My 8 month old appears to hate all food. In fact, anything that does not come directly from the source, ie, mommy’s body, seems to baffle her. While she finds the opportunity to play with a bottle delightful, she has yet to actually consume its contents. There is a part of me that feels humbled and grateful by the fact that I have kept her alive and nourished with nothing other than my own milk, but, jeez, I haven’t been away from her for more than 3-4 hours in her entire life!
I excitedly awaited her introduction to solids, as she seemed to be quite enthralled with the food on my plate, assuming she would take to the spoon as eagerly as her sister did. Not the case. She was less than inspired by my efforts to spoon-feed her, and still refuses to eat anything by spoon other than mashed potatoes at a restaurant.
|Her reactions to mealtime include extreme lethargy and downright hostility|
No problem, we moved right on to self-feeding. Sweet potato fries, ham, and puffs (the oh so convenient and minimally tasty precursor to Cheerios that reproduce and multiply in my van overnight) appeal to her toothless, discerning palate, but she is contemptuous of any other nutrient-rich and delicious food I enthusiastically present. Avocados, bananas, blueberries, yogurt…the list goes on.
She of course excitedly attempts to ingest insects, living or dead, mulch (I found some in my nursing bra the other day- what the hell?), cellophane, the aforementioned bird poop, and a host of other disgusting non-nutritive substances.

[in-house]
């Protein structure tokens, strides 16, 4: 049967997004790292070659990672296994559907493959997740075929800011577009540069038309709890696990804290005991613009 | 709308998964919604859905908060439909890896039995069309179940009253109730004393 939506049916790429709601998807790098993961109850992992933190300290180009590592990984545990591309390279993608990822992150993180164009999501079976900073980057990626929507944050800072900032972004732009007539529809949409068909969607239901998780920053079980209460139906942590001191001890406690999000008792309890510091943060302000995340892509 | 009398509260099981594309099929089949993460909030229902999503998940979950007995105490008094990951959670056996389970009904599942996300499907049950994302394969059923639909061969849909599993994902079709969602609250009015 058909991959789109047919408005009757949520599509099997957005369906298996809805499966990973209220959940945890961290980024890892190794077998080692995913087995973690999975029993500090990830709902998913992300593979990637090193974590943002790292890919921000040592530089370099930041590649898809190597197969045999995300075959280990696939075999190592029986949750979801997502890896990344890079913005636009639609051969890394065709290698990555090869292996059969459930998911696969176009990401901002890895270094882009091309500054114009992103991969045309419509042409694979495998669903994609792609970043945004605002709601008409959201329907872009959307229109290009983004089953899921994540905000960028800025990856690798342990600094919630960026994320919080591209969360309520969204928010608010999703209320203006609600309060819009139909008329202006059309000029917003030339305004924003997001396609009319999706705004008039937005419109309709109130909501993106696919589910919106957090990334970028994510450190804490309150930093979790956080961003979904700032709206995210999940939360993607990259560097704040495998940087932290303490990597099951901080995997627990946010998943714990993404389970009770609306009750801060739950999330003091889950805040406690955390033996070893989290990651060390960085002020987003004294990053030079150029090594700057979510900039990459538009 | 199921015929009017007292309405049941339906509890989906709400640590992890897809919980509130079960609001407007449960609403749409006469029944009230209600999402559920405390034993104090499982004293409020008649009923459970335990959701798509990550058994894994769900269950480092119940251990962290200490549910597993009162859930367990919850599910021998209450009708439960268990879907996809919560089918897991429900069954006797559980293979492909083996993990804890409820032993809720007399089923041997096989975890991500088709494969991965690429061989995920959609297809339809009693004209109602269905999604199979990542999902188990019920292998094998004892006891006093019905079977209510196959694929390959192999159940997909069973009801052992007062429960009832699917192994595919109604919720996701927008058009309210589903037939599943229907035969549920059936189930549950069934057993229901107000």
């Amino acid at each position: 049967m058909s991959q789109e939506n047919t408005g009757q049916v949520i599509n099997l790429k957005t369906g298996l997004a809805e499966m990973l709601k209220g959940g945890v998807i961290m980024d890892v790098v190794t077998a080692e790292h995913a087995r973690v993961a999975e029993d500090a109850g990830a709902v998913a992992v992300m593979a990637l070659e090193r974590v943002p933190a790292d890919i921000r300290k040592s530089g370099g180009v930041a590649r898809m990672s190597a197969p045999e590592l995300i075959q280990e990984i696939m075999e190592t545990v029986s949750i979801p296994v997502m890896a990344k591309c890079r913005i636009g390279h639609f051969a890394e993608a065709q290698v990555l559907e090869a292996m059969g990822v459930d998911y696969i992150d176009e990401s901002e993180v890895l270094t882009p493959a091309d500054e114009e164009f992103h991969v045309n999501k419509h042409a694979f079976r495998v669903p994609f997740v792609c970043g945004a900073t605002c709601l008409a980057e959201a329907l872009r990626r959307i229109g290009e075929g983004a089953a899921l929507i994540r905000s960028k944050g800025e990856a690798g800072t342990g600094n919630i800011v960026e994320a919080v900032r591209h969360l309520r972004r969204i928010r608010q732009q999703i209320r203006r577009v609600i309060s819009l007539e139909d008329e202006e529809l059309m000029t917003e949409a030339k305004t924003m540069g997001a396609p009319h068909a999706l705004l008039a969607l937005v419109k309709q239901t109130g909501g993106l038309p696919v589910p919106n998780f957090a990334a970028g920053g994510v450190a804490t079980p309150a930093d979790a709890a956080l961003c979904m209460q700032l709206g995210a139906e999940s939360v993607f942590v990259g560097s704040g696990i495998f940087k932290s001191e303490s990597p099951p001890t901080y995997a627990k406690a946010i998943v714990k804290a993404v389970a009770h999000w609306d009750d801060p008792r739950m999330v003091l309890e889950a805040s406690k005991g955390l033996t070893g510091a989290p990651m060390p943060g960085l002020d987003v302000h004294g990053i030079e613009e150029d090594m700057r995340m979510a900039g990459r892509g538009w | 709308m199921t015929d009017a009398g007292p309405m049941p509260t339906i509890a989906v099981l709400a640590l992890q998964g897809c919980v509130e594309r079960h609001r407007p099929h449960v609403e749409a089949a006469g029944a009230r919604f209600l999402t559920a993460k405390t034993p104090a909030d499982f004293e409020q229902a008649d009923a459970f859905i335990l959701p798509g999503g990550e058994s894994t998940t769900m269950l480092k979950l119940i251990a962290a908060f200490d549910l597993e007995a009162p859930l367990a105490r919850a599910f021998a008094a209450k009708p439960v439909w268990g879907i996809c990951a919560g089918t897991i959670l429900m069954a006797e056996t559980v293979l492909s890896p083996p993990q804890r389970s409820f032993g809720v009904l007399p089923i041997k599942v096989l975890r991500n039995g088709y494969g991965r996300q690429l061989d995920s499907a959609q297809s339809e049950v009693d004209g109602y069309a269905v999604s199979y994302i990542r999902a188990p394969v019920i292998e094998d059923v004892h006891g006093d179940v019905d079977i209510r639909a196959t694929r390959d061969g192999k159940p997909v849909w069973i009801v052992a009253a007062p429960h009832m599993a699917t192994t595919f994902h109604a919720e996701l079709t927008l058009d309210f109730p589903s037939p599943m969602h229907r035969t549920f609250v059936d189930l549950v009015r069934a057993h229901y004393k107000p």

The exception to this is anything that I happen to be snacking on. Nutritious meals eaten at the table do not factor into this equation: she is unequivocally opposed to my sneaking healthy bites of my dinner onto her highchair tray. Nachos, popcorn, candy: these are the foods she yearns to eat. I frequently find myself skipping lunch in favor of holding her for a 2-3 hour nap, leaving me ravenous afterward and pressed for time. One of my standard non-lunches is to microwave some cheddar cheese on a plate of blue chips.
On one lunchless day, in a gesture I found to be both courteous and responsible, I also cut up some small, infant-appropriate sized bites of mozzarella cheese for the baby to snack on while I ate. Settling onto the floor to watch the “Baby Channel”, I set my snack plate on the couch and handed Sophie her bowl of cheese. She stared longingly at my chips. “These are for Sophie, ” I urged patiently and authoritatively, picking up a piece of cheese for her.
She gave me a look as if to say, “F##k your cheese mommy, ” and pushed away the proffered bite. Stealthily she snatched the chip out of my other hand and stuffed it into her mouth.
|Other bottles (beer, lime juice) are much more appealing|
Recently our family was dining at the new Asian grill at the zoo (delicious, by the way, Denverites). I of course wound up holding Sophie while trying to eat my teriyaki bowl and spring rolls, and preemptively spread out some clumps of rice on our tray for her. After she had enjoyed the rice for a few minutes, I held my spring roll up to her lips, silently offering her a bite. She tipped her head backwards to gaze up into my eyes, simultaneously asking permission and expressing grateful appreciation for the treat we were sharing.
During these beautiful, rare moments when our eyes lock for an unusually long time, I feel myself connecting with Sophie on a soul level. With her unwavering gaze, she seems to be telling me, “I know you. I remember you. I love you.” I find myself captivated during these stare-downs,smiling at her in wonder. Sometimes Sophie laughs, quickly and sweetly, filled with some inexplicable emotion. I like to think it is joy, great joy, that we have found ourselves together.
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